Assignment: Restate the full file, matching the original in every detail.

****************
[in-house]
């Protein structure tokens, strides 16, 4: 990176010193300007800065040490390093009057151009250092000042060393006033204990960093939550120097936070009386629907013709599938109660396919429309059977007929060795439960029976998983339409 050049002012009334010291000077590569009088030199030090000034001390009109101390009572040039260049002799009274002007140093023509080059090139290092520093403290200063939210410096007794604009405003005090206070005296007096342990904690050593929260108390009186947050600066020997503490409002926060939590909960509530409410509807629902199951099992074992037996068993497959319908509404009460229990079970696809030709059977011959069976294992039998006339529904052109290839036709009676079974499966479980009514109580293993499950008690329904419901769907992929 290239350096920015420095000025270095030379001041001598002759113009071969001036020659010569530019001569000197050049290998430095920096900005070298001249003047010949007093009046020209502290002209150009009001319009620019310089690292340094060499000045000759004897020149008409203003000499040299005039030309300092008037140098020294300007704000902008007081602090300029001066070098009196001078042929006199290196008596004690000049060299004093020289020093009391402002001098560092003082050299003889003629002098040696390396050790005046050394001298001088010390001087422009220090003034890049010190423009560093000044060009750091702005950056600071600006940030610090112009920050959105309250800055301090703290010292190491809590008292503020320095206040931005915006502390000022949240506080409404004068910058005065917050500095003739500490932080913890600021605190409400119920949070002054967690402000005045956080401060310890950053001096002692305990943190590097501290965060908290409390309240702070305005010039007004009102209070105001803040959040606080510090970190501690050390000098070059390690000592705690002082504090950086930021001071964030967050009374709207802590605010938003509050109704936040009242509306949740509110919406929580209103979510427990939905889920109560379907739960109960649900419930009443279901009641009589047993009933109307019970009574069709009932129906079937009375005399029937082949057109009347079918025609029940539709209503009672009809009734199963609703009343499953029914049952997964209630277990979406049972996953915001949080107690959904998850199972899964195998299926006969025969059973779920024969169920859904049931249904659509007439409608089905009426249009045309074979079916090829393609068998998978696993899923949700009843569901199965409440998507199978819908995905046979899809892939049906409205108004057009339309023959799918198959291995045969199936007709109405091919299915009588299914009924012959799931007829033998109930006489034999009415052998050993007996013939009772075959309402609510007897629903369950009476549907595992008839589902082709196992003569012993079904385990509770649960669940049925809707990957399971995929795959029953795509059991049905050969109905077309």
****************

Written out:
[in-house]
């Protein structure tokens, strides 16, 4: 990176010193300007800065040490390093009057151009250092000042060393006033204990960093939550120097936070009386629907013709599938109660396919429309059977007929060795439960029976998983339409 050049002012009334010291000077590569009088030199030090000034001390009109101390009572040039260049002799009274002007140093023509080059090139290092520093403290200063939210410096007794604009405003005090206070005296007096342990904690050593929260108390009186947050600066020997503490409002926060939590909960509530409410509807629902199951099992074992037996068993497959319908509404009460229990079970696809030709059977011959069976294992039998006339529904052109290839036709009676079974499966479980009514109580293993499950008690329904419901769907992929 290239350096920015420095000025270095030379001041001598002759113009071969001036020659010569530019001569000197050049290998430095920096900005070298001249003047010949007093009046020209502290002209150009009001319009620019310089690292340094060499000045000759004897020149008409203003000499040299005039030309300092008037140098020294300007704000902008007081602090300029001066070098009196001078042929006199290196008596004690000049060299004093020289020093009391402002001098560092003082050299003889003629002098040696390396050790005046050394001298001088010390001087422009220090003034890049010190423009560093000044060009750091702005950056600071600006940030610090112009920050959105309250800055301090703290010292190491809590008292503020320095206040931005915006502390000022949240506080409404004068910058005065917050500095003739500490932080913890600021605190409400119920949070002054967690402000005045956080401060310890950053001096002692305990943190590097501290965060908290409390309240702070305005010039007004009102209070105001803040959040606080510090970190501690050390000098070059390690000592705690002082504090950086930021001071964030967050009374709207802590605010938003509050109704936040009242509306949740509110919406929580209103979510427990939905889920109560379907739960109960649900419930009443279901009641009589047993009933109307019970009574069709009932129906079937009375005399029937082949057109009347079918025609029940539709209503009672009809009734199963609703009343499953029914049952997964209630277990979406049972996953915001949080107690959904998850199972899964195998299926006969025969059973779920024969169920859904049931249904659509007439409608089905009426249009045309074979079916090829393609068998998978696993899923949700009843569901199965409440998507199978819908995905046979899809892939049906409205108004057009339309023959799918198959291995045969199936007709109405091919299915009588299914009924012959799931007829033998109930006489034999009415052998050993007996013939009772075959309402609510007897629903369950009476549907595992008839589902082709196992003569012993079904385990509770649960669940049925809707990957399971995929795959029953795509059991049905050969109905077309």